There’s a lot in the Scriptures for today about idols or “false gods,” both in Psalm 115 (their idols are silver and gold, the handiwork of men) and in chapter 14 of the Acts of the Apostles where Paul healed a man, lame from birth. In that case, Paul was clear that his power to heal came from “the living God” but the people refused to believe that he was not “a god in human form.”
I am sitting with these two impressions of long ago and thinking about how the world of “healing” works now. Besides our incredibly complex pharmaceutical system, there are still places in the world where inhabitants have their “kitchen gods” and others, and where Christian people pray to saints, named as intercessors for certain things (most commonly St. Anthony to find lost articles). I can say that there is a difference in prayers to saints and praying to “the living God” and that the distinction is clear to me – but is it always? Are there not people who attribute a measure of divinity to those whose power seems “super-human,” especially in situations of physical healing?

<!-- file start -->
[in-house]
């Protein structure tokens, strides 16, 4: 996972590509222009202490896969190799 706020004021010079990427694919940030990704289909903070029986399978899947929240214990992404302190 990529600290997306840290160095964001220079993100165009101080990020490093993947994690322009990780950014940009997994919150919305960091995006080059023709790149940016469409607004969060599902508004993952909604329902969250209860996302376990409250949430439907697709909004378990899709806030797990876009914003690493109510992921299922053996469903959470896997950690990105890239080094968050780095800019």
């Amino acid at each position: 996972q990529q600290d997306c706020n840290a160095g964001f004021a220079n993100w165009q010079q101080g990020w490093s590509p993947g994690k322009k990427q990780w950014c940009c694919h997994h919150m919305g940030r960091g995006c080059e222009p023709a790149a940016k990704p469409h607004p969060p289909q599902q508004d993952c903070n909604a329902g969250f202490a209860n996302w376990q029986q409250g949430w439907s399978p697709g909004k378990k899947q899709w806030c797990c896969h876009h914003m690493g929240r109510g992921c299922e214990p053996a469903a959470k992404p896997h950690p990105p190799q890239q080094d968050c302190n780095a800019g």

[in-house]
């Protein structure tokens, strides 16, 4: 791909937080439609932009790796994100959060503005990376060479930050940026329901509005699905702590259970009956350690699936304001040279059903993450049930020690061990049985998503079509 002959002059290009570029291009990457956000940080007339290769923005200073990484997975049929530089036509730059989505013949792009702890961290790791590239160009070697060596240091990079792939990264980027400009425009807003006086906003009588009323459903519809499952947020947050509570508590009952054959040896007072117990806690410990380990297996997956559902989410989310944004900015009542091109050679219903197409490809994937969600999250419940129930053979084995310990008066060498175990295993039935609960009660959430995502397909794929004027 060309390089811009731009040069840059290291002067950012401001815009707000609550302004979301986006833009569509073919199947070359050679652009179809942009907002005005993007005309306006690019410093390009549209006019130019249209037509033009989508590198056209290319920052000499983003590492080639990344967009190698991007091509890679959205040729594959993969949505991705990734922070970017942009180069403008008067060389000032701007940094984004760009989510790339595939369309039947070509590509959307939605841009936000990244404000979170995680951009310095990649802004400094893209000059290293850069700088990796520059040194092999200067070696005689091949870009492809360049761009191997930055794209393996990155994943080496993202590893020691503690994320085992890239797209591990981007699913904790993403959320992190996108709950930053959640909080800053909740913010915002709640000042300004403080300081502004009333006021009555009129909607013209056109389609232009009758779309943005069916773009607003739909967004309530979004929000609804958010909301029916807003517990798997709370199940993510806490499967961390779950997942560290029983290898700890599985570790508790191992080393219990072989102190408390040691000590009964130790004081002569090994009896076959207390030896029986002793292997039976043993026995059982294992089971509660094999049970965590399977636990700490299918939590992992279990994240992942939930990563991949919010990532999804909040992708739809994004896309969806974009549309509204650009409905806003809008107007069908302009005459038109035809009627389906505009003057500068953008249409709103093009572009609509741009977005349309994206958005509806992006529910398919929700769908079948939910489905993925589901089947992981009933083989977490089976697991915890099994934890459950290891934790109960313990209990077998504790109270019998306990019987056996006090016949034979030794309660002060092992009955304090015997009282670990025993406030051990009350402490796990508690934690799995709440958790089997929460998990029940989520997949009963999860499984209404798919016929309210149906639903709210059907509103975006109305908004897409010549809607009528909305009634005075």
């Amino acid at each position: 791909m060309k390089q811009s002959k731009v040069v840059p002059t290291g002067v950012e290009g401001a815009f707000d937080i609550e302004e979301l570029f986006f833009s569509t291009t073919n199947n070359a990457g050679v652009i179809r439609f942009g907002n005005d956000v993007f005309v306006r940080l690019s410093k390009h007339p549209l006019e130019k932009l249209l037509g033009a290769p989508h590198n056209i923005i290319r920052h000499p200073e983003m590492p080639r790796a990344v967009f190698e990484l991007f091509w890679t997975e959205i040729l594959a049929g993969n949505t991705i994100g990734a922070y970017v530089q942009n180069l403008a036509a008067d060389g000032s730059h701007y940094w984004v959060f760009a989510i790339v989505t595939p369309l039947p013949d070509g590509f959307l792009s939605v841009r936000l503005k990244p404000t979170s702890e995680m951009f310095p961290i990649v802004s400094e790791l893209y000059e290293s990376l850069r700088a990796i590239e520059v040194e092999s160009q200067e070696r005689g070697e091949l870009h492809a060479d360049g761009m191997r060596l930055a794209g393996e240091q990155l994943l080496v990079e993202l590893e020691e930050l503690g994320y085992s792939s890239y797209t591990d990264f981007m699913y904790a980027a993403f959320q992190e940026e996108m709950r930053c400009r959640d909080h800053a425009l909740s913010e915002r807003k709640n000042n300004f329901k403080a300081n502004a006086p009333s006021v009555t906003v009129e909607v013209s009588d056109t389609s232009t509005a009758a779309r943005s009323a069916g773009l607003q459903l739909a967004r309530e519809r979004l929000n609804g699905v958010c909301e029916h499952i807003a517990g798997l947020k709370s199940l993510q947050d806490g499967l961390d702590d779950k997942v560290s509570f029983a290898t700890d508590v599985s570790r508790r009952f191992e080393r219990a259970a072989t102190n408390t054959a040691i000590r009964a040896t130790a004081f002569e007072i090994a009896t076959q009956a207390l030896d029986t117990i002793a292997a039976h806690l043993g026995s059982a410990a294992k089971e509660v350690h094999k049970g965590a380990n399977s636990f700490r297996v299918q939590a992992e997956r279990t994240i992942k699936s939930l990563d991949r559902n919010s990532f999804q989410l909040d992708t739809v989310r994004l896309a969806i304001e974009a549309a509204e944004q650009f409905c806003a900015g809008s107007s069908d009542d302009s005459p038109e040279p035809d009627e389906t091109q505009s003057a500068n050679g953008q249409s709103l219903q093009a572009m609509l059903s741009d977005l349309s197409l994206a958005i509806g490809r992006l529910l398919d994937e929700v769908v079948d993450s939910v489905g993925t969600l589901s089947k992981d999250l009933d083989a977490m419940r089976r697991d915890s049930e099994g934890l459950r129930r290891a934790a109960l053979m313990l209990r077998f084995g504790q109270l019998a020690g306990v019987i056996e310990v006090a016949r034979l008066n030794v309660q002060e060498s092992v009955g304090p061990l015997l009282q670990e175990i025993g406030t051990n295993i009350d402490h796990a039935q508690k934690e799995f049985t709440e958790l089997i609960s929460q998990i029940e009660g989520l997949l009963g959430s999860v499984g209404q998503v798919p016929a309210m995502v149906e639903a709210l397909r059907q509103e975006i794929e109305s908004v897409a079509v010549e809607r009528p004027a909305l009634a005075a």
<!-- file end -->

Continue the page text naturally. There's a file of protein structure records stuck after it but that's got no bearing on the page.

How do we explain these things? And is there not an element of faith necessary in the exchange of those involved in such a healing – between the healer and the one healed, I mean? Could that faith be generated by trust in “the living God” transmitted through a human being? Does the quality of the healing have anything to do with the humility of the healer – e.g. giving the glory to God rather than to his/her own power? In addition, shouldn’t we be looking more closely at the relationship between our physical, psycho-emotional and spiritual selves as we live each day? Physician, heal thyself, the adage from the gospel of Luke, might merit some reflection.
No definitive answers here as it is all a matter of personal belief, religious training and life situation. This is just what happens when I face a day with the Scriptures in my lap…The likely value for me is to ask myself all the above questions and consider alternatives so that when I am asked about my beliefs I have something to say.